Let $\chi$ be a primitive Dirichlet character of modulus $q>1$. Write, as is customary, $B(\chi)$ for the constant in the expression $$\frac{\Lambda'(s,\chi)}{\Lambda(s,\chi)} = B(\chi) + \sum_\rho \left(\frac{1}{s-\rho} + \frac{1}{\rho}\right),$$ where $\Lambda(s,\chi)$ is a completed Dirichlet $L$-function and $\sum_\rho$ is a sum over its zeros. Obviously, $B(\chi) = \Lambda'(0,\chi)/\Lambda(0,\chi)$. Since $$\frac{L'(s,\chi)}{L(s,\chi)} = \frac{\Lambda'(s,\chi)}{\Lambda(s,\chi)} - \frac{1}{2} \frac{\Gamma'((s+\kappa)/2)}{\Gamma((s+\kappa)/2)} - \frac{1}{2} \log \frac{q}{\pi},$$ where $\kappa = [\chi(-1)=-1]$, we see that $$B(\chi) = b(\chi) - \frac{\gamma}{2} - \kappa \log 2 + \frac{1}{2} \log \frac{q}{\pi},$$ where $b(\chi)$ is the constant term in the Laurent expansion of $L'(s,\chi)/L(s,\chi)$ around $s=0$. We can easily show that $$b(\chi) = \log \frac{2\pi}{q} + \gamma - \frac{L'(1,\overline{\chi})}{L(1,\overline{\chi})}$$ by taking logarithms on both sides of the functional equation. We thus obtain that $$B(\chi) = \frac{1}{2} \log \frac{4^{1-\kappa} \pi}{q} + \frac{\gamma}{2} - \frac{L'(1,\overline{\chi})}{L(1,\overline{\chi})}.$$

It seems clear to me that this expression for $B(\chi)$ must be (very) classical. Now, looking in Montgomery-Vaughan for something else, I see that, in section 10.3, it states that "The constant $B(\chi)$... was long considered to be mysterious; the simple formula (10.39) for it [namely, the expression for $B(\chi)$ right here] is due to Vorhauer (2006)." Here Vorhauer (2006) is an unpublished preprint (not accessible online). I'd gladly give credit where credit is due, but I can't help thinking that this expression must have been known long before 2006. Does anybody have an earlier reference?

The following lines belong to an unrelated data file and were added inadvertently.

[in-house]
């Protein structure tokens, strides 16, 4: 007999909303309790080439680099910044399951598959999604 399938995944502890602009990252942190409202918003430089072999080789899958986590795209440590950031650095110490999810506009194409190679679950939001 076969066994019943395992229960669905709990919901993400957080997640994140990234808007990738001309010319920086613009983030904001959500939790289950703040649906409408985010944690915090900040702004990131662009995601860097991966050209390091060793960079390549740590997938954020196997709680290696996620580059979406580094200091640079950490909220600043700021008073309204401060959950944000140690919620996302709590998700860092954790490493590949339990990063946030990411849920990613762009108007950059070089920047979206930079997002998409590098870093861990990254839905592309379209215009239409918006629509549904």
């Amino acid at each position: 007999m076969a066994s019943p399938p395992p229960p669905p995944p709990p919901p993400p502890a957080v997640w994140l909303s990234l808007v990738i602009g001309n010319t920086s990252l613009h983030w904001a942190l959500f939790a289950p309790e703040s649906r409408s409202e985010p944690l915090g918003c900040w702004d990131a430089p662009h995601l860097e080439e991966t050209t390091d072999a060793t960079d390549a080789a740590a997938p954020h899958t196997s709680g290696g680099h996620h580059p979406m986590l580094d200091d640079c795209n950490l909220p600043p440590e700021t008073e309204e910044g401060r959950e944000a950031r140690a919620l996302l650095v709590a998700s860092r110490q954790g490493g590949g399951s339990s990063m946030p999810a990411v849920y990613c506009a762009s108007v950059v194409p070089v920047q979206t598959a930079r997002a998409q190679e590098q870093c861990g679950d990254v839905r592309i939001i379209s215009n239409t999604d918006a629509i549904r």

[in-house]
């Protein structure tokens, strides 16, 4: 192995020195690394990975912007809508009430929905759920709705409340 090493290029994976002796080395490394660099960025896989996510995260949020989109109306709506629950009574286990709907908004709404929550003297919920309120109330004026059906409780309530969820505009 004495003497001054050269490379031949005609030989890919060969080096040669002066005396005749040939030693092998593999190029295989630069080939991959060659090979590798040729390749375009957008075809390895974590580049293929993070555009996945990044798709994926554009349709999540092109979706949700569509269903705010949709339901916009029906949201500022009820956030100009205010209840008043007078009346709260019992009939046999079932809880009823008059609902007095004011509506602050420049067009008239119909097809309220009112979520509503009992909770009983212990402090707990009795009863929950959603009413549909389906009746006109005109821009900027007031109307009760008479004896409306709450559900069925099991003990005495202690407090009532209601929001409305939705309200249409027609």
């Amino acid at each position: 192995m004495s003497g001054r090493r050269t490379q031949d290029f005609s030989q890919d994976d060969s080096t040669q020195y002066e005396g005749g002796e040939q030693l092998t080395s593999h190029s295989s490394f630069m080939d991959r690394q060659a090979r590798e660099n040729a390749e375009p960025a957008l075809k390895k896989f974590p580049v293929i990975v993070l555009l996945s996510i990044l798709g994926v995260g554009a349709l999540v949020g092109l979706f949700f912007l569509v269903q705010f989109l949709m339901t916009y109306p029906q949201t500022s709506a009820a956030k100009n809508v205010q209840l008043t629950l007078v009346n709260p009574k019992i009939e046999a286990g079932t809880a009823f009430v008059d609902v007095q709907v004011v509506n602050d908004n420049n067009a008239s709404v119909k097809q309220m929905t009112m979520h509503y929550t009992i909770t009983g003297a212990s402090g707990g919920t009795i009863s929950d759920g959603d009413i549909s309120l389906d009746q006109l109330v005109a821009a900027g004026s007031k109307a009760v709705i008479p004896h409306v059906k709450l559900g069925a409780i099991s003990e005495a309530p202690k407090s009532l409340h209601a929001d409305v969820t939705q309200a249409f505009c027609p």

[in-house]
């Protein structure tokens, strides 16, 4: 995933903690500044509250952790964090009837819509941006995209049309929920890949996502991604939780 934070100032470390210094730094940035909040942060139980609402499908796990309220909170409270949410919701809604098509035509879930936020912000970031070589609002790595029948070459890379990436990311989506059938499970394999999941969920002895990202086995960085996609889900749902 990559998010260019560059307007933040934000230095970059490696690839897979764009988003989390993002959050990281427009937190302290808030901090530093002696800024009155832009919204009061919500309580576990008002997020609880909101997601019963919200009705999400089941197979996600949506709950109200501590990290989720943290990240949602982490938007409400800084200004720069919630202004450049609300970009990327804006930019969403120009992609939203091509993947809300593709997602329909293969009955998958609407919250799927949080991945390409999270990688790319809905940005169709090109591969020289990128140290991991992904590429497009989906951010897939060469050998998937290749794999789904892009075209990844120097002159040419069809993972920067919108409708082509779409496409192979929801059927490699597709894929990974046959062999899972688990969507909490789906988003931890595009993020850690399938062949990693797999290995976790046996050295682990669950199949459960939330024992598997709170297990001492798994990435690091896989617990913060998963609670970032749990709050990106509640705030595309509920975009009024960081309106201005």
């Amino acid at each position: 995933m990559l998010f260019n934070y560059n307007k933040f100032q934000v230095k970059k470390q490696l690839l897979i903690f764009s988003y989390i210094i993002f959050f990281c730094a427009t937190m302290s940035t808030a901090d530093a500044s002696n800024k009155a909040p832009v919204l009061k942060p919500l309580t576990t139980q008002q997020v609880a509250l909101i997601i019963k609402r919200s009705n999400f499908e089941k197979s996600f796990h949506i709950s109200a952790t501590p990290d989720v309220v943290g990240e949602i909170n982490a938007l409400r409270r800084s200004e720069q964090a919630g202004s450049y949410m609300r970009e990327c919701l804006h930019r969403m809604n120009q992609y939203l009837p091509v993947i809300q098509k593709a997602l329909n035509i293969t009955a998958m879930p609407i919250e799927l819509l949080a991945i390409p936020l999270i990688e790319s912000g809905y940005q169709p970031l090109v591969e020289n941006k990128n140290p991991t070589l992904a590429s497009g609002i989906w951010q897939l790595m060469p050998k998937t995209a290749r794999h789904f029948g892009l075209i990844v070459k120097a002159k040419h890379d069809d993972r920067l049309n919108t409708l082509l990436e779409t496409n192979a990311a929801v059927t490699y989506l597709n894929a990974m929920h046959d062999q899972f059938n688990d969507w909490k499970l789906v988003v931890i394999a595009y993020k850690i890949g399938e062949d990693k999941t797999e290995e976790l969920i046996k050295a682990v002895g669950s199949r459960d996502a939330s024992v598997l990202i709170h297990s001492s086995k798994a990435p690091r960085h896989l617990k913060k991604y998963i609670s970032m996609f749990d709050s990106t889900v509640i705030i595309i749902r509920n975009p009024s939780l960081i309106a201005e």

(And what would be so mysterious about $B(\chi)$? IMHO, it is just tricky for the same reason that $L'(1,\chi)/L(1,\chi)$, viz., the possibility of a Siegel zero. Or is it just that we don't have an expression for it as nice as the class number formula? (Do we? EDIT: for $\chi$ odd, we do; see Prop. 10.3.5 (due to...?) in Henri Cohen's Number Theory.) On the issue of bounding it, see $|L'(1,\chi)/L(1,\chi)|$.)

1918, page 216, in the case $q=4$ (which is the case that Landau needed in that paper). The proof for arbitrary $q$ is the same. $\endgroup$The Euler-Kronecker constant, Math. Notes, vol. 87, 2010), using Stechkin's idea. $\endgroup$15more comments